• Simon July 5, 2011, 1:47 pm

      Deep frying isn’t really a big deal if done right. I’m more concerned about the clean-up and smell than any issues to do with safety.

  • Tina@foodboozeshoes June 27, 2011, 9:27 am

    Jason Roberts?
    I love most anything with scallops in it – these look fab!

  • Keely aka The Richest Girl in Bondi June 27, 2011, 4:21 pm

    Thank you Simon – this recipe looks amazing! I’m a big fan of anything featuring scallops but tend to just order them when I’m out for a meal. But this looks like a fantastic dish to recreate at home. It’ll be interesting to try the tomato and hoisin dipping sauce as well. Can you tell I’m excited?

    • Simon July 5, 2011, 1:45 pm

      Yeah, somewhat :)

      Hope you enjoy the recipe if you do decide to make it.

  • mademoiselle délicieuse June 27, 2011, 6:51 pm

    You are one person I know who is consistently not afraid of deep-frying!

    • Simon July 5, 2011, 1:44 pm

      I don’t get why so many people have an issue with it, treating it like a bomb on the verge of detonation. It can be rather tame if done correctly.

  • Helen (grabyourfork) June 27, 2011, 9:34 pm

    I remember these dumplings. Our first insight into your deep-fried repetoire!

    • Simon July 5, 2011, 1:42 pm

      The birth of the deep fryer king :P

  • Sara @ Belly Rumbles June 28, 2011, 12:50 pm

    Life is a funny old lady, you may be happily surprised in the future if/when your paths cross again. The dumplings look delicious.

    • Simon July 5, 2011, 1:42 pm

      Who know, anything is possible I guess :)

  • Dumpling Girl June 28, 2011, 12:54 pm

    What a lovely recipe, they look fantastic. Love the play on texture with the shredded wonton wrappers.

    • Simon July 5, 2011, 1:41 pm

      The interesting crispy/crumbly texture makes it fun to eat, which is why I love it :)

  • Ellie @ Kitchen Wench June 28, 2011, 3:18 pm

    Isn’t it sad when we lose touch with people who we admire or even just appreciate? It happens all the time, I guess people just grow apart as life takes them in different directions. Even though you don’t have him in your life anymore, it’s still good that you remembered this recipe and get to cherish that old friendship in this way :)

    • Simon July 5, 2011, 1:40 pm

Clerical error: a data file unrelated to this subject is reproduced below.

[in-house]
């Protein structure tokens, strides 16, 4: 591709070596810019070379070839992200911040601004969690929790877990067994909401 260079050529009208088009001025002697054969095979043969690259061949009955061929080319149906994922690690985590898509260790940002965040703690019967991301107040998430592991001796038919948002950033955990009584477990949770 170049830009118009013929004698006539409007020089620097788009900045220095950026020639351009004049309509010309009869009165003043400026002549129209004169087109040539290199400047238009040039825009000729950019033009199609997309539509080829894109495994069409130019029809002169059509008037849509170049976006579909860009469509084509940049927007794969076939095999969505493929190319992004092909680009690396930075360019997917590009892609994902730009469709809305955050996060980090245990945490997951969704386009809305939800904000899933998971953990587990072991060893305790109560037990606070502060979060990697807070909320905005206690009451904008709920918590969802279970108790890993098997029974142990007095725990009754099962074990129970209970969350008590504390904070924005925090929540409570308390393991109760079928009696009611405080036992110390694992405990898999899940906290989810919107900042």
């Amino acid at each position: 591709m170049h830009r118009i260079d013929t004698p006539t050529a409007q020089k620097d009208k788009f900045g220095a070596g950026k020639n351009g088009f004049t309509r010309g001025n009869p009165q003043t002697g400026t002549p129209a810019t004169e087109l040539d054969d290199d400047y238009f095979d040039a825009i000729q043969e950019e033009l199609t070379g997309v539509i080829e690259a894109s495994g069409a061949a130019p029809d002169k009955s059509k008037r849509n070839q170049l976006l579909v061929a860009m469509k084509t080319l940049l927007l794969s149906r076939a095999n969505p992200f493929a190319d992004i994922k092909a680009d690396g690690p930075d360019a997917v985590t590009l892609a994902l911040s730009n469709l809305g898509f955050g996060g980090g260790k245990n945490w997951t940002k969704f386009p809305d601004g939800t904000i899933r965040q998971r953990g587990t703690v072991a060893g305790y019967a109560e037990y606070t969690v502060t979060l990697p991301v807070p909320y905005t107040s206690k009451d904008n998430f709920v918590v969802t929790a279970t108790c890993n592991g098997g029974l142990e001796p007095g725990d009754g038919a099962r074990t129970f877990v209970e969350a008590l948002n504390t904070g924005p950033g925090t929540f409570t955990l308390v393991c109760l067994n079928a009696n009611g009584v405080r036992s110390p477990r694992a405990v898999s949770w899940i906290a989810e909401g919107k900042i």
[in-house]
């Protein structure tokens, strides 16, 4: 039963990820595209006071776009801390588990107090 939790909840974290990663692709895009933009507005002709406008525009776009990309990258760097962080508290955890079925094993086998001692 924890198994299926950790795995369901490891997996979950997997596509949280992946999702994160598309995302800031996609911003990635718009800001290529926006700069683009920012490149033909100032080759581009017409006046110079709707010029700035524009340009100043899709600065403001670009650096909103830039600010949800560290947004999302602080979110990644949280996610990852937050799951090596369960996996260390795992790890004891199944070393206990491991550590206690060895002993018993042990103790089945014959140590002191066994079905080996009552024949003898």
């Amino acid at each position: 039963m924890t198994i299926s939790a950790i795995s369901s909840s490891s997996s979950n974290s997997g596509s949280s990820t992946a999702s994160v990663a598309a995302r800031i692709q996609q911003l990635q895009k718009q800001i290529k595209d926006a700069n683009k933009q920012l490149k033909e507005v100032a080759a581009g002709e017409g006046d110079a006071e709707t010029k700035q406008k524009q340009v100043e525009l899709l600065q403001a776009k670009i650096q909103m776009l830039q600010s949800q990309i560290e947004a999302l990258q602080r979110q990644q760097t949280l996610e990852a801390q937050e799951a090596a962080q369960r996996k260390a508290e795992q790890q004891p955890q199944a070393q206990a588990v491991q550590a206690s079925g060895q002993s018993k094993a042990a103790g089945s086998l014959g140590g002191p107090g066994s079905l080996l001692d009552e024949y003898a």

I guess you make the most of what you have. Thanks for the comment :)

  • sugarpuffi June 29, 2011, 11:56 pm

    whoa those scallop dumplings look so delicious!! i thought they were noodles but was wonton pastry! doh! *facepalm*

    • Simon July 5, 2011, 1:37 pm

      I’ve tried actually using noodles instead. Doesn’t work out to be as crispy though.

  • betty June 30, 2011, 1:32 pm

    yum they look delish!

  • shaun@everybodylovesramen July 4, 2011, 5:19 pm

    Great memories & story Simon. We alL have our regrets & lost time but it’s what we do with now hey?

    Those look soooo delicious. I love dumplings. I love crispy-fried things. I love scallops. Looks like a winner & I can’t wait to try the recipe! XD

  • Freyja April 29, 2012, 2:51 pm

    Hi there! We used to be Billy’s number 1 customers, traveling from balgowlah most weekends to get take away or eat in. In fact he even went sailing with us too! We have Been desperately trying to find him since the closure of his north bridge restaurant. In particular his XO sauce!!!
    Are you in the position to find out if he still makes it or has a restaurant elsewhere these days?

    Thanks Freya

    • Simon May 3, 2012, 10:18 pm

      Hi Freya! Thanks for leaving a comment.

      I unfortunately lost contact with Billy a number of years ago, a little while after he closed down his restaurant. As to whether he’s started up another restaurant or whatever else he’s doing, I wish I had an answer to give you.

      If I ever get in touch with him again, I’ll make sure to pass on your details.

  • Martin September 18, 2012, 7:41 am

    This guy (Billy) used to teach me Kung Fu (Wushu) in London back in the early 90’s and was also a chef here. Good to see he’s doing well and keeping up the good work.

    Martin

    • Simon September 18, 2012, 4:54 pm

      Thanks for sharing your tidbit of info regarding Billy. I’m not sure where he is now but where ever he is and whatever he’s doing, I hope all is well :)

  • Sabrina November 20, 2012, 1:24 am

    I was brought to this website/page when I was talking about the carrot centrepieces with a friend. and i told her about how my old boss used to do them when i worked for him. but yeah i unfortunately have lost touch with Billy since i used to work for him around 7 yrs ago. northbridge hasnt really been the same without Old Hong Kong. now i wanna try this recipe :)

    • Simon November 28, 2012, 9:03 pm

      Hi Sabrina. Thanks for the comment.

      I do miss the Old Hong Kong. Not just for Billy’s showboating antics, whether as grandiose as feats of martial arts prowess or a simple trick with a coin and glass, but also for the food. Have yet to find a salt and pepper flounder with crispy deep fried bone “chips” that’s compared since then.